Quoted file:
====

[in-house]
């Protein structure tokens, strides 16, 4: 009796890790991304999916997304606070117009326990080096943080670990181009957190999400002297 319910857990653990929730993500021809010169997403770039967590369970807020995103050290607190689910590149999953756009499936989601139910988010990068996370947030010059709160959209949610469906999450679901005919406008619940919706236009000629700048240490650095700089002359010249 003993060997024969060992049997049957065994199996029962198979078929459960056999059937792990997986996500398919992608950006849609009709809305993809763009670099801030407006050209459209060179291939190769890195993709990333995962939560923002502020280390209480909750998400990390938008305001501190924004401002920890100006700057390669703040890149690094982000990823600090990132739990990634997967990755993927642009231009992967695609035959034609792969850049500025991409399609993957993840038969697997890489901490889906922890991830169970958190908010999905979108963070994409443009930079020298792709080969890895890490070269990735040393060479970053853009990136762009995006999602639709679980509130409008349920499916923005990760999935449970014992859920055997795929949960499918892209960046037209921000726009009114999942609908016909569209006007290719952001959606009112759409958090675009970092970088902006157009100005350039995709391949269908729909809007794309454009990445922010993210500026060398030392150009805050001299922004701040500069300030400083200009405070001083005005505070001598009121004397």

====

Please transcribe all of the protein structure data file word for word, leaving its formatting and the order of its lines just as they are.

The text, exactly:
[in-house]
């Protein structure tokens, strides 16, 4: 009796890790991304999916997304606070117009326990080096943080670990181009957190999400002297 319910857990653990929730993500021809010169997403770039967590369970807020995103050290607190689910590149999953756009499936989601139910988010990068996370947030010059709160959209949610469906999450679901005919406008619940919706236009000629700048240490650095700089002359010249 003993060997024969060992049997049957065994199996029962198979078929459960056999059937792990997986996500398919992608950006849609009709809305993809763009670099801030407006050209459209060179291939190769890195993709990333995962939560923002502020280390209480909750998400990390938008305001501190924004401002920890100006700057390669703040890149690094982000990823600090990132739990990634997967990755993927642009231009992967695609035959034609792969850049500025991409399609993957993840038969697997890489901490889906922890991830169970958190908010999905979108963070994409443009930079020298792709080969890895890490070269990735040393060479970053853009990136762009995006999602639709679980509130409008349920499916923005990760999935449970014992859920055997795929949960499918892209960046037209921000726009009114999942609908016909569209006007290719952001959606009112759409958090675009970092970088902006157009100005350039995709391949269908729909809007794309454009990445922010993210500026060398030392150009805050001299922004701040500069300030400083200009405070001083005005505070001598009121004397």